Vignette 2: Randi gives each provider a planning form. The planning form has a space to write down what the provider feels s/he is doing already around promoting the identification and labeling of emotions and encouraging autonomy, as well as a space to write down practices the provider would like to do more or learn more about. Randi uses these planning forms to guide her in identifying what resources and support to provide to staff.

Step 3. Plan a course of action. After identifying goals and professional development and support needs, you should work with your providers/teachers to decide how they can meet their goals.

  • Looking for an action plan template that you can adapt to use with your staff? See this editable template from TACSEI.

Vignette 1: Jonelle and Samantha decide on some concrete steps to reach Samantha’s social problem-solving goal. First, Jonelle and Samantha decide to get ideas from other teachers for teaching problem-solving steps by posting a large piece of construction paper in the staff break room, with the following prompt: “Fellow teachers, please share your ideas for helping teach children problem-solving steps!” They leave markers near the posted paper and encourage teachers to share their ideas. After collecting different ideas, Jonelle and Samantha decide to do three things:

  1. Create a problem-solving steps poster to put up in the room and use with kids:
    1. Think: What is my problem?
    2. Solve: What are some solutions?
    3. Plan: What would happen next?
    4. Check: Try it out!
  2. Reinforce children’s problem-solving efforts by handing out “gotchas.” Place gotchas with children’s names on them into a box and each week, have a drawing. The child whose name is selected gets first choice of activity.
  3. Create a “What can I do?” social problem-solving pinwheel with an appropriate solution to social conflicts in each wedge, along with a picture. Bring the wheel with you when you see conflicts between two kids and have them spin the wheel to talk about if it might be a good solution and try it out:
  4. problem_solving_wheel

Vignette 2: Randi helps each provider set a goal around promoting emotional literacy. Marcus’s provider decides to focus on increasing Marcus’s ability to identify and label his emotions and identify appropriate ways to express them, as well as making sure to continue to increase opportunities for all children to self-identify and label their emotions and those of others. Danielle’s provider decides to focus on increasing opportunities for Danielle to make choices and complete tasks independently before stepping in during routines (e.g., bathroom, circle, lunch). Randi brainstorms with both providers ways they can promote emotional literacy and encourage autonomy and creates a list of ideas they can draw from, in addition to finding in-the-moment opportunities, including:

  • Sing songs and read stories with new feeling words.
  • Take photographs of the children making different emotion expressions (happy, mad, sad, scared, shy, excited, worried) to put up in the room. In the morning, have children “check in” by picking a feeling face that best represents their morning mood. At the end of the day, have children pick again and talk about why they feel the same or different.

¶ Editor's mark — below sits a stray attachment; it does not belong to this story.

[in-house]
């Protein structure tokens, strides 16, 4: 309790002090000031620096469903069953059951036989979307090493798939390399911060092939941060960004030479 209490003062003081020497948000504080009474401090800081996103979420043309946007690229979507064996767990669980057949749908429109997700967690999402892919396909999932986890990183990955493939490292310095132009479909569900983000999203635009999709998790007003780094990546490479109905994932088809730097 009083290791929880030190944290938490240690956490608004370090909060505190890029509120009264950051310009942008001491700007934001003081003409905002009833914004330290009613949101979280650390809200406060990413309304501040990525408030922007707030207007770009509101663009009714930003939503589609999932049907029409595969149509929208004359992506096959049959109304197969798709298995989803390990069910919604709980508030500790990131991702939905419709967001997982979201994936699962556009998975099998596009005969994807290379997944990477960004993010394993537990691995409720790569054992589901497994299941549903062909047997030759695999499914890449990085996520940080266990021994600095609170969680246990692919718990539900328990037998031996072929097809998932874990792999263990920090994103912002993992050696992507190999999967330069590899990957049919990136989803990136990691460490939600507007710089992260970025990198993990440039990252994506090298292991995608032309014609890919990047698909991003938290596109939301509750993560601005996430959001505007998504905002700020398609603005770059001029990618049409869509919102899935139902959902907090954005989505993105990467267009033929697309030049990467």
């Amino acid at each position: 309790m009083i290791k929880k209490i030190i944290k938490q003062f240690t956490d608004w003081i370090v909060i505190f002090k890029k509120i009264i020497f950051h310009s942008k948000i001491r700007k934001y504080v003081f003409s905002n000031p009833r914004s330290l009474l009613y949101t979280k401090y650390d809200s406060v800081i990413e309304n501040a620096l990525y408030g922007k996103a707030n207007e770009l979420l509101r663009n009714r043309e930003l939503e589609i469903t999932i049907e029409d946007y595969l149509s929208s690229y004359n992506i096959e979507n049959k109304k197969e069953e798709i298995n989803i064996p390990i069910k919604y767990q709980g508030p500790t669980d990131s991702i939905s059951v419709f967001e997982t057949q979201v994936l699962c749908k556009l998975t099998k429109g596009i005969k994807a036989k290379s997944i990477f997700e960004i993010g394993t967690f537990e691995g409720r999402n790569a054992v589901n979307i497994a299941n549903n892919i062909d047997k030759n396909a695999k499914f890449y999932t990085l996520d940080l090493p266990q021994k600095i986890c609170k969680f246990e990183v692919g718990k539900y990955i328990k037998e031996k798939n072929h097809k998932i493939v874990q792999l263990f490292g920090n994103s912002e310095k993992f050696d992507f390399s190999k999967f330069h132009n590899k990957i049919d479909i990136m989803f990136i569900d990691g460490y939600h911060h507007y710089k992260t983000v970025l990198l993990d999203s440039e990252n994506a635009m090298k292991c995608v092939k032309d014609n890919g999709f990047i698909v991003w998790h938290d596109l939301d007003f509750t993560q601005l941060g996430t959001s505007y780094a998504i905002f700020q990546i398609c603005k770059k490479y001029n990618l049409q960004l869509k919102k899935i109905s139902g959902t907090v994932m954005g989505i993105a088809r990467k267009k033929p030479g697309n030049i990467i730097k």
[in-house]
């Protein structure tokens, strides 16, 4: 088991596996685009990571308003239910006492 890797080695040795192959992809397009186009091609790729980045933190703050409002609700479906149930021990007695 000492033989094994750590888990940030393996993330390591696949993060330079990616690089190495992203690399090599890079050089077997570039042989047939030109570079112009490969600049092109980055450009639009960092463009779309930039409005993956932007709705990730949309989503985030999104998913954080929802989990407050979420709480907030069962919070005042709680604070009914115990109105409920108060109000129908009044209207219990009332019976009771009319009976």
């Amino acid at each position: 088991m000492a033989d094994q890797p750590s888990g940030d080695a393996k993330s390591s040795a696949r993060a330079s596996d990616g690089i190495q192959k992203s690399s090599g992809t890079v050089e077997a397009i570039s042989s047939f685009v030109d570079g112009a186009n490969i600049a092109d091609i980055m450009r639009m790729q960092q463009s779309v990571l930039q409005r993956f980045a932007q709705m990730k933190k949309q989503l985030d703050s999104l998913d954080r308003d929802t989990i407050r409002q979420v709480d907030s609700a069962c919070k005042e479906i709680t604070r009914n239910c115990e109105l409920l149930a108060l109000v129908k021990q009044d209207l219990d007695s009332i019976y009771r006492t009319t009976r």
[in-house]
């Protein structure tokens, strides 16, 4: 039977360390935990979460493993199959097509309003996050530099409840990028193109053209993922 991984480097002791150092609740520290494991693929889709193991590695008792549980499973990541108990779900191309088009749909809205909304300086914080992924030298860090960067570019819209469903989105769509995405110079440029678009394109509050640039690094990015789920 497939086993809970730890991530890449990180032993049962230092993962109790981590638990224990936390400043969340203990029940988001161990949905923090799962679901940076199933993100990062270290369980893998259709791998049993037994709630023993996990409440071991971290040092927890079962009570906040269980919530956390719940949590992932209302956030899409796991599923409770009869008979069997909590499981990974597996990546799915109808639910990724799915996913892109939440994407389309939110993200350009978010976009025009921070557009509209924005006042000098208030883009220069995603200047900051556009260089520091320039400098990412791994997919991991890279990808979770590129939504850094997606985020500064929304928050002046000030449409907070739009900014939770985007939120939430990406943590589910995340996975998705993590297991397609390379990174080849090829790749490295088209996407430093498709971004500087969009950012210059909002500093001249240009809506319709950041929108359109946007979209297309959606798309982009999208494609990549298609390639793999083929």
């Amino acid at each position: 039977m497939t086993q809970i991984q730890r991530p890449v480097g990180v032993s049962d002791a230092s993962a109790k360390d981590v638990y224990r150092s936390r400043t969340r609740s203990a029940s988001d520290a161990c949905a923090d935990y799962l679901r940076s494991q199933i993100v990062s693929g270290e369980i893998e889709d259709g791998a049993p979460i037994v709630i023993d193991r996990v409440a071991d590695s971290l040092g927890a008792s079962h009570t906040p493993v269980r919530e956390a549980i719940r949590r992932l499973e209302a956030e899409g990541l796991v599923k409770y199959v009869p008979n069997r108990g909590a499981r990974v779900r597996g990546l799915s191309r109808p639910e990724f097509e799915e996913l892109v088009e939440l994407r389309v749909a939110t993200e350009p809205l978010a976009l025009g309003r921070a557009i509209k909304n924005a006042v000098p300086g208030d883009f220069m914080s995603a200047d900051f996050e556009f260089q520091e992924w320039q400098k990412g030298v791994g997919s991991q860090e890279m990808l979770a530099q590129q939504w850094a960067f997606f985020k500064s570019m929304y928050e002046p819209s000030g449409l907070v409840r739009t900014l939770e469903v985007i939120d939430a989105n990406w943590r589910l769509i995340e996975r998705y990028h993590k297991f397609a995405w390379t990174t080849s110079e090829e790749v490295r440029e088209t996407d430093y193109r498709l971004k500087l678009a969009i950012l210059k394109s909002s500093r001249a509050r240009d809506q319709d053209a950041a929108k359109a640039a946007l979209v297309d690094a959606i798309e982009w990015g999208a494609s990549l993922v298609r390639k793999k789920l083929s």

• Create a set of puppets with different emotion expressions that children can use in dramatic play. Prompt children to talk about how the puppet feels and why when playing.
  • Use validating statements to acknowledge and label how children are feeling (“I can see you are really excited about going outside today! It made Maria happy when you asked her to play with you.”).
  • When children are feeling upset or frustrated, label how they are feeling and provide an action statement for an appropriate way they can express or cope with their feelings, such as “I see that you are feeling frustrated. Let’s take a few belly breaths to help calm down.”
  • Select a routine or activity to teach children to self-manage and lay out each step with pictures on a laminated chart, such as what to do when it is clean-up time: stop playing, pick up toys, put them back on their shelf, and take a seat in the circle area.
  • For children with challenging behaviors, offer choices among two or more types of materials of activities during meals, chores, centers, routines, and play, such as choosing materials during an activity, choosing what activity will come next, and choosing a friend to sit with at lunch.

Step 4. Acknowledge progress.Recognize providers/teachers as they make progress and demonstrate exemplary implementation. Encourage teachers to acknowledge one another, as well. This creates a culture of support and recognition.

Vignette 1: As Samantha implements new practices around social problem solving, she sees a gradual change in children’s ability to self-identify solutions to conflicts with their peers. Jonelle is able to confirm this with her weekly data collection, noting fewer conflicts during free play. The data also show that there are fewer challenging behaviors overall during free play. With Samantha’s permission, Jonelle creates a simple graph showing the improvements in transition times and challenging behaviors. She displays it in the staff break room to recognize Jonelle’s hard work, thank other teachers for their ideas, and inspire other teachers to set goals for themselves.

Vignette 2: At Shooting Stars Child Development Center, Randi wants to encourage providers to meet their goals and recognize their progress, so she gives each provider a sticky notepad shaped like a star for them to acknowledge one another when they are “caught” promoting emotional literacy or self-regulation with a child. The staff decide to put the stars on the doors of one another’s classrooms.